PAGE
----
If you think the person is getting too high, don’t leave their side. Help them to maintain consciousness, monitor their breathing, and look for the signs of an overdose:
- Awake but unable to communicate
- Slow, irregular, or no pulse
- Slow, erratic, or shallow breathing, or non at all
- Erratic, shallow, or slow breathing
- Pale or clammy face
- Lips and nails turn blue or purplish black
- Skin turns bluish purple (for those with lighter skin) or gray (for those with darker skin)
- Body becomes limp
- Unresponsive to outside stimuli
- Loss of consciousness
- Sound of gurgling or choking, also known as the death rattle
If someone starts making strange noises while unconscious, try to get them to wake them up.
It’s often mistaken for snoring, but it’s likely that the person may be overdosing. This could be a crucial opportunity to intervene and save someone’s life.
How Dangerous Is Vicodin Overdose?
As an opioid, Vicodin is a serious drug that should be treated as potentially dangerous, especially in high doses. During an overdose, opioids like hydrocodone can be extremely dangerous and even deadly. While prescription opioids are relatively safe to use as prescribed for short-term therapeutic purposes, they can be life-threatening when taken in doses that are higher than what is recommended. Hydrocodone is especially dangerous when it’s mixed with alcohol, prescription depressants, or other opioids.
Opioids are dangerous during overdoses because they can slow down important functions of your nervous system that control your heart rate, blood pressure, and breathing. In many cases, fatal overdoses are caused by respiratory depression that causes oxygen deprivation, coma, and brain damage. Non-fatal opioid overdoses can cause long-term health effects that come with low oxygen for a long enough period to damage brain tissue and other parts of your body.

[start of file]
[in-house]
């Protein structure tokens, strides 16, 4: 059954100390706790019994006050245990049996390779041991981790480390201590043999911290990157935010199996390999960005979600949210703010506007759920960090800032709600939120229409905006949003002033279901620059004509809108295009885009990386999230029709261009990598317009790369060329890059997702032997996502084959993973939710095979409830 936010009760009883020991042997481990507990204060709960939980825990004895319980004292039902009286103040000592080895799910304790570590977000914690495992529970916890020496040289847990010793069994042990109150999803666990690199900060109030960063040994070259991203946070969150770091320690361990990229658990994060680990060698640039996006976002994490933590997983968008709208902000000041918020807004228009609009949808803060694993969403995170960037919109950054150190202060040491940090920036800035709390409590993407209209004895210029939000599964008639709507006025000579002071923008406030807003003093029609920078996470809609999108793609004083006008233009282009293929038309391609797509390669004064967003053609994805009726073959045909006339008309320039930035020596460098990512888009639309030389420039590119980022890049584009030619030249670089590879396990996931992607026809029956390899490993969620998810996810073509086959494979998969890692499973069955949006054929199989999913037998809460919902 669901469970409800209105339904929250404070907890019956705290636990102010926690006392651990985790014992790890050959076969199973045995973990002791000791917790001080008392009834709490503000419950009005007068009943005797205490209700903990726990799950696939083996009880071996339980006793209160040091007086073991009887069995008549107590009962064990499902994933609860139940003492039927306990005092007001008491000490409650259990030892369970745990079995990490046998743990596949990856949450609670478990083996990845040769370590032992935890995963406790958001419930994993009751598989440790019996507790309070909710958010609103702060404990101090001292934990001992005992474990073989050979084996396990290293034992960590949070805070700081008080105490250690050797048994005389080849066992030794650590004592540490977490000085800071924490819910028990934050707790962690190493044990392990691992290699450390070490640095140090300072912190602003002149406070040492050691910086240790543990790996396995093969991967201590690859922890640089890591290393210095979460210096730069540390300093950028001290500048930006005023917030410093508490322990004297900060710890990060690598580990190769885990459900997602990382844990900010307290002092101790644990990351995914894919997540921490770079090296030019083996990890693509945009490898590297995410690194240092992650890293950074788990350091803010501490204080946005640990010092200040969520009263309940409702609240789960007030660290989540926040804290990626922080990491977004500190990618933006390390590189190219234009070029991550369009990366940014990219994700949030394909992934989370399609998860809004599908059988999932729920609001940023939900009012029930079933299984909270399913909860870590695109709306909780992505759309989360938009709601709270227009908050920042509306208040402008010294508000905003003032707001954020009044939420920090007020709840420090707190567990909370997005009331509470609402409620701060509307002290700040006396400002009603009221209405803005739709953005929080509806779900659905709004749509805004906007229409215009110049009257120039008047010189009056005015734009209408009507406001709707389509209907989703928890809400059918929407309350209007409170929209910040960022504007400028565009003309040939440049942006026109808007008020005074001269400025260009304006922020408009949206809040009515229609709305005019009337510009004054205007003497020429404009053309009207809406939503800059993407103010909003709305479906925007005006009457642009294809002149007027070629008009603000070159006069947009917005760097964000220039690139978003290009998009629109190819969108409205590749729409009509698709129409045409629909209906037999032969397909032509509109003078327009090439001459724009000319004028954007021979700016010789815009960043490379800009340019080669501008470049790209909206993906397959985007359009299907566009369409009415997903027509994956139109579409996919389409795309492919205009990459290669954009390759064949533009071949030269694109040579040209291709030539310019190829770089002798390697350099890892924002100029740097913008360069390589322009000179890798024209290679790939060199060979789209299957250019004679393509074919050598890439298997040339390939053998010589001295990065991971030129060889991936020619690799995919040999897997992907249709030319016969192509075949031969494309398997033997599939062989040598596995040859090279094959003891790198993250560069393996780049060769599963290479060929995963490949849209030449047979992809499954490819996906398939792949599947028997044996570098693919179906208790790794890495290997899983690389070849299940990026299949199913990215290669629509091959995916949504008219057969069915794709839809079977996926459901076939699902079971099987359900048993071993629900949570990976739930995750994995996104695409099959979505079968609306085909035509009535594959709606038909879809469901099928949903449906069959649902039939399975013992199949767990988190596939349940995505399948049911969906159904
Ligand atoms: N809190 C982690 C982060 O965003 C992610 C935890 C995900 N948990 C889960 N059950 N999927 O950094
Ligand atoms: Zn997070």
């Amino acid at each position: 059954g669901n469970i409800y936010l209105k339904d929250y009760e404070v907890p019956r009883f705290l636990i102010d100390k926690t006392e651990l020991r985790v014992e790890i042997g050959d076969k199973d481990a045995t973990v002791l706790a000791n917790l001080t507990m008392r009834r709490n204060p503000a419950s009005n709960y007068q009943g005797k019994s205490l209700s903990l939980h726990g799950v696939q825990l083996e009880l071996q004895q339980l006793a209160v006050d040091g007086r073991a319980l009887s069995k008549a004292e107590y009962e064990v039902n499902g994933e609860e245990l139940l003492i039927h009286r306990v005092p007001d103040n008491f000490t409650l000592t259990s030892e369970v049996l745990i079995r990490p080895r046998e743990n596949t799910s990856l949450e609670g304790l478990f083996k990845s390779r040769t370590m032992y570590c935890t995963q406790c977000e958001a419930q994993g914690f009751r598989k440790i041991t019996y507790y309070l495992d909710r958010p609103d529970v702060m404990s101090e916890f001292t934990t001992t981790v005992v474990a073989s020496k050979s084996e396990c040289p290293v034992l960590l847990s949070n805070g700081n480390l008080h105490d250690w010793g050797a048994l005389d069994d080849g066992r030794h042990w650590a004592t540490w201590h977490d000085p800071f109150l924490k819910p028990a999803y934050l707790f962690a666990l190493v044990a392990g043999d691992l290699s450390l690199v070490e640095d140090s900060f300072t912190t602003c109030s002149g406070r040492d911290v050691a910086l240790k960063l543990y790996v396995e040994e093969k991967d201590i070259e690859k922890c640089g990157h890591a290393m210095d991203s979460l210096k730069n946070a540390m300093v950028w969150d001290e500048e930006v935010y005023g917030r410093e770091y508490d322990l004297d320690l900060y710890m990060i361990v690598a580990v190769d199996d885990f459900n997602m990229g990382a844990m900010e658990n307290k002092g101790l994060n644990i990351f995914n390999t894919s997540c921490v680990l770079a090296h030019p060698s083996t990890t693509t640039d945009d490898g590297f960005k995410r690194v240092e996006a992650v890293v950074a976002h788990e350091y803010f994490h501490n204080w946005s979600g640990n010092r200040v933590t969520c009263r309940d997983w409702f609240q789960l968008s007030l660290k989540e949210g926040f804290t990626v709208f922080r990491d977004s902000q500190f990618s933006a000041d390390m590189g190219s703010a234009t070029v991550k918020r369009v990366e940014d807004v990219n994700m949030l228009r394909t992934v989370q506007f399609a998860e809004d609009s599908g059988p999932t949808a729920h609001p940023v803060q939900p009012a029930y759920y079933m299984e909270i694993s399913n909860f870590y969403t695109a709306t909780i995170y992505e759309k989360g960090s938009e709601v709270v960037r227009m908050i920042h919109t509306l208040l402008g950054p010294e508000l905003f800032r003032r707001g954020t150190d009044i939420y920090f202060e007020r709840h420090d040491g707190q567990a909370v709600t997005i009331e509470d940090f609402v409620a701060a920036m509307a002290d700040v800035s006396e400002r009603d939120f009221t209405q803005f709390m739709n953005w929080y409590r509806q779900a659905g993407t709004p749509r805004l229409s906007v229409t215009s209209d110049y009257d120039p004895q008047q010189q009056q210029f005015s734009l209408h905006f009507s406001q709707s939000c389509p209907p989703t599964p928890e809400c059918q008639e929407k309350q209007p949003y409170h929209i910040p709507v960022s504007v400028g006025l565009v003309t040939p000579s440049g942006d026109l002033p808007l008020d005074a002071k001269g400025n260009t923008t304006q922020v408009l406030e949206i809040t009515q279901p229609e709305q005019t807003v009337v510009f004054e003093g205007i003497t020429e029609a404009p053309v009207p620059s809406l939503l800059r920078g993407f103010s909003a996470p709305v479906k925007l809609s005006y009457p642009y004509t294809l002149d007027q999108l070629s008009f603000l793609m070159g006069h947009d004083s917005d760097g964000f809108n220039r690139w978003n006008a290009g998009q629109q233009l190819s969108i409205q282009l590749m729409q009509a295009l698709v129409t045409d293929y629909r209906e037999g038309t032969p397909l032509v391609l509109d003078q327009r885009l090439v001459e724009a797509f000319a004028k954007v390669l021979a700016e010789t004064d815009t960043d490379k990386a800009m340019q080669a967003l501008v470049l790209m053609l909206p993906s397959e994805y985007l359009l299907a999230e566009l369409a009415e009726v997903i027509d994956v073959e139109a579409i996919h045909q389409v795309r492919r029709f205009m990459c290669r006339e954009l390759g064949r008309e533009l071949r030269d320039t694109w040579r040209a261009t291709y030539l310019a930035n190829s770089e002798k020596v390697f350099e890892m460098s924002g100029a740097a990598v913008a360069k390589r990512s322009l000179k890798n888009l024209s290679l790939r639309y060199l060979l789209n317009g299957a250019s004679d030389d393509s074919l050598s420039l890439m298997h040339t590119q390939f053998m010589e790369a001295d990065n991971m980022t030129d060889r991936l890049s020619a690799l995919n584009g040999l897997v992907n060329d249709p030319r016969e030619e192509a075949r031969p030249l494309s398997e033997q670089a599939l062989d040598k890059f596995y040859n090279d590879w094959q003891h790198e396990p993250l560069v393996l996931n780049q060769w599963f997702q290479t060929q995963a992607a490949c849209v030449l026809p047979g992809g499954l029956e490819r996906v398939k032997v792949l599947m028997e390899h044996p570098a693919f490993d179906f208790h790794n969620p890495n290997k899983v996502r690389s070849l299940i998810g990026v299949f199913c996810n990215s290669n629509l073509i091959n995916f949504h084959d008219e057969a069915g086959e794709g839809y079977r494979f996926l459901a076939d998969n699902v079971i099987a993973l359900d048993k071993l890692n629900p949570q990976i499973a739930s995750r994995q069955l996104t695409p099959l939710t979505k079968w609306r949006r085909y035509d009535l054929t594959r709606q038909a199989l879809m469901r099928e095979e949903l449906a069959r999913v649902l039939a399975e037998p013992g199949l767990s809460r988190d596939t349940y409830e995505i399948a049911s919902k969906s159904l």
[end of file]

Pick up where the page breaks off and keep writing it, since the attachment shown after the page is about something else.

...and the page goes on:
Vicodin may be more dangerous when mixed with alcohol and other depressants because depressants also slow down your nervous system. The two substances can work together to potentiate each other, leading to overdose symptoms, even if you don’t take high enough doses of either drug to cause an overdose on its own.
How Is a Vicodin Overdose Treated?
If you notice signs of an opioid overdose in yourself or someone else, it’s important to seek emergency medical services quickly. A hydrocodone overdose can be treated effectively, but only if treatment is administered before serious complications.
Emergency medical services and first responders are often equipped with naloxone, which is a drug that’s sold under the brand name Narcan. Naloxone is an opioid receptor antagonist, which means that it binds to opioid receptors in the brain and body and blocks them. Unlike opioids, naloxone doesn’t activate the receptors, but it can kick off any opioids that are bound to them. This stops and reverses the effects of an opioid overdose.
In some states, naloxone is sold over the counter. However, if you can buy it and use it on someone experiencing an opioid overdose, you should still call for emergency medical services. Hydrocodone has a longer half-life than naloxone, which means the overdose may continue as soon as the naloxone wears off.